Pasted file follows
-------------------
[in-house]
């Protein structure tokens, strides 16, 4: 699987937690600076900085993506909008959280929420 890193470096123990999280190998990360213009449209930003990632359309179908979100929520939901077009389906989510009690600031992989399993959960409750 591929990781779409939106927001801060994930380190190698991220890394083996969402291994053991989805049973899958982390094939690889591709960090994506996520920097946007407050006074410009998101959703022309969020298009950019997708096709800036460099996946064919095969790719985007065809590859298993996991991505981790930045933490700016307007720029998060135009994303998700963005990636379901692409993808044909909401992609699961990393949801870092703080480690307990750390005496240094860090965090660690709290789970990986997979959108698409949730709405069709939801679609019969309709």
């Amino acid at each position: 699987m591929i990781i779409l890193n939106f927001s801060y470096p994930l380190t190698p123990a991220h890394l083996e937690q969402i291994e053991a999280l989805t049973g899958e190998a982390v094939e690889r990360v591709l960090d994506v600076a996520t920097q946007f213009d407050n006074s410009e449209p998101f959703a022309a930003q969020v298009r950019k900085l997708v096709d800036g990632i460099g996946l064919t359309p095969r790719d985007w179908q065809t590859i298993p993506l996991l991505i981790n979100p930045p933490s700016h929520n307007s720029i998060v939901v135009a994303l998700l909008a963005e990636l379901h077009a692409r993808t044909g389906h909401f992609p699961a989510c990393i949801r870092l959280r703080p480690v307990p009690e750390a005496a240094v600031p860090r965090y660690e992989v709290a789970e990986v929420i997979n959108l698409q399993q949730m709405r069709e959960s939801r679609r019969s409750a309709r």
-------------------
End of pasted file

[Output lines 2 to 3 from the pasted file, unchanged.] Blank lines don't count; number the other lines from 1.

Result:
């Protein structure tokens, strides 16, 4: 699987937690600076900085993506909008959280929420 890193470096123990999280190998990360213009449209930003990632359309179908979100929520939901077009389906989510009690600031992989399993959960409750 591929990781779409939106927001801060994930380190190698991220890394083996969402291994053991989805049973899958982390094939690889591709960090994506996520920097946007407050006074410009998101959703022309969020298009950019997708096709800036460099996946064919095969790719985007065809590859298993996991991505981790930045933490700016307007720029998060135009994303998700963005990636379901692409993808044909909401992609699961990393949801870092703080480690307990750390005496240094860090965090660690709290789970990986997979959108698409949730709405069709939801679609019969309709």
């Amino acid at each position: 699987m591929i990781i779409l890193n939106f927001s801060y470096p994930l380190t190698p123990a991220h890394l083996e937690q969402i291994e053991a999280l989805t049973g899958e190998a982390v094939e690889r990360v591709l960090d994506v600076a996520t920097q946007f213009d407050n006074s410009e449209p998101f959703a022309a930003q969020v298009r950019k900085l997708v096709d800036g990632i460099g996946l064919t359309p095969r790719d985007w179908q065809t590859i298993p993506l996991l991505i981790n979100p930045p933490s700016h929520n307007s720029i998060v939901v135009a994303l998700l909008a963005e990636l379901h077009a692409r993808t044909g389906h909401f992609p699961a989510c990393i949801r870092l959280r703080p480690v307990p009690e750390a005496a240094v600031p860090r965090y660690e992989v709290a789970e990986v929420i997979n959108l698409q399993q949730m709405r069709e959960s939801r679609r019969s409750a309709r």